Contributor: Holly Wise & Ladan Mantaghi
Holly Wise and Ladan Mantaghi are co-directors of the Global Social Enterprise and Development Fellows Program. Wise leads Wise Consulting and teaches enterprise development at Georgetown University School of Foreign Service, and Mantaghi is the Executive Director of the Global Social Enterprise Initiative at the McDonough School of Business. They are the organizing faculty for the Georgetown University Global Innovation Lab powered by 3 Day Startup.
In October, students collaborated to identify global innovation challenges at Georgetown University’s first Global Innovation Lab powered by 3 Day Startup. In three days students developed solutions to global needs with the guidance of six mentors. The program culminated on day three as students pitched to a panel of five distinguished individuals.
Students that participated included Global Social Enterprise and Development Fellows from the Global Human Development (GHD) Program, students from the School of Foreign Service and McDonough School of Business, along with graduate students from the GHD Innovation in Action course. With the help of 3DS Facilitator Alec Wilson and the use of 3 Day Startup’s “learning by doing” model adapted for global innovation, students brainstormed and formed their innovation teams on day one.
What did they choose to work on?
- Campotos Hoya aimed to solve the unemployment of displaced women and food waste in Colombia.
- Shway developed a supply chain to the U.S. for sewn garments of traditional Seshoesho cloth from Lesotho to enhance the livelihood for women local to the region.
- Apps2Analytics worked to disrupt data collection and analysis in international development assistance.
- Gamechangers aimed to push positive behavior change for youth in refugee camps.
- Scholastic Plastic created a sustainable system for recycling in Turkey.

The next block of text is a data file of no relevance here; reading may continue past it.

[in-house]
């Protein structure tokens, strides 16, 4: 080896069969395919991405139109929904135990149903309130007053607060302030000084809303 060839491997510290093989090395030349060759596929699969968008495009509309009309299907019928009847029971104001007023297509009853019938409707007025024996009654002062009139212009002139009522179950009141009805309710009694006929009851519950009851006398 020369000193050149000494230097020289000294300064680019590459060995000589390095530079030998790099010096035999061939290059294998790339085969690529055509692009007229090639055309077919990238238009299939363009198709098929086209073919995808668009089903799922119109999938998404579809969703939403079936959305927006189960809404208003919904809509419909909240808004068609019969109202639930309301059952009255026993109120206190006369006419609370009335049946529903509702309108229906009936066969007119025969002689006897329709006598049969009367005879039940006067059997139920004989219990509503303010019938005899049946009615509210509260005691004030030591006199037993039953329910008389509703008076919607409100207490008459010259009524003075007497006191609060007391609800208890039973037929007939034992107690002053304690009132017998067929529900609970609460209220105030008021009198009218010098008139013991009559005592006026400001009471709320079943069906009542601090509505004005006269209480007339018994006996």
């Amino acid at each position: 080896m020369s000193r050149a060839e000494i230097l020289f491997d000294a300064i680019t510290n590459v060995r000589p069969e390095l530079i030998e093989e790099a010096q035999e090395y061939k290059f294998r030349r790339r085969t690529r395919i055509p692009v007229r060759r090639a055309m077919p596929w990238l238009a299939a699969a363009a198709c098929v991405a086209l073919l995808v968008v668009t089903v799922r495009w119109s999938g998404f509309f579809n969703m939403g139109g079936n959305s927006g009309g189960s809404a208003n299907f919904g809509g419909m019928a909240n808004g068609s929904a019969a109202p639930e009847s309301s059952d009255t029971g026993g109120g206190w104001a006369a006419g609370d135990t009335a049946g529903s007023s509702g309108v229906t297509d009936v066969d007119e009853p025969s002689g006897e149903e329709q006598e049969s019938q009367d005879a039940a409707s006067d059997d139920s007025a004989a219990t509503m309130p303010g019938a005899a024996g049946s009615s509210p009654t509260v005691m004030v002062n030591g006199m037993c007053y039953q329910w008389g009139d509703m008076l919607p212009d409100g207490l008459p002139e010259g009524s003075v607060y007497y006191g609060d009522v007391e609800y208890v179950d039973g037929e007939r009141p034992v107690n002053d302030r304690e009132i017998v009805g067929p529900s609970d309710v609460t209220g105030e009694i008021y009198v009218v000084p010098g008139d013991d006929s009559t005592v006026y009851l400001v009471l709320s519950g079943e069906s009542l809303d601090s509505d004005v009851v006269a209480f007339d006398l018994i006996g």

Today, social innovation is the ever-present buzzword floating around business schools, the internet, and in the minds of resourceful (and conscientious) entrepreneurs around the world. An increasing number of companies like Toms Shoes and Grameen Bank are operating viable businesses with social causes in mind. But the question remains, can you cultivate and teach social entrepreneurship?
3 Day Startup explores the journey of student entrepreneurs from all over the world in the ongoing blog series, Born in Dorms. Universities are ripe for more innovation: the combination of bright students, open information, and more accessible tech creates an environment where student companies can flourish better than ever before. These highly motivated and driven students share their successes, failures, and everything in between as they navigate the fast-paced world of entrepreneurship in their local communities. Read more about each student’s unique perspective on building a viable company in and around campus.
Carolyn Yarina, a senior chemical engineering student at the University of Michigan co-founded CentriCycle with fellow student social entrepreneur Alex Thinath in August 2012.
CentriCycle is a non-profit working to improve healthcare in rural India through the implementation of sustainable diagnostic technology and disease education. In India, one out of every three people live in rural areas and lack local access to basic healthcare. “We have identified one key factor in the increasing disease incidence as the paucity of point-of-care diagnosis in rural villages in India,” says Yarina.
CentriCyle is launching its first device in India later this year: the CentriCycle Centrifuge. A centrifuge is a device that spins at high speeds to separate blood constituents. Once blood is separated, simple paper strips known as rapid diagnostic tests (RDT’s) can be used to diagnose diseases such as HIV, syphilis, and malaria. “Our device is hand-powered, affordable at $25, and enables point-of-care diagnosis in less than 5 minutes. Our total Indian market is $11.5 million,” says Yarina.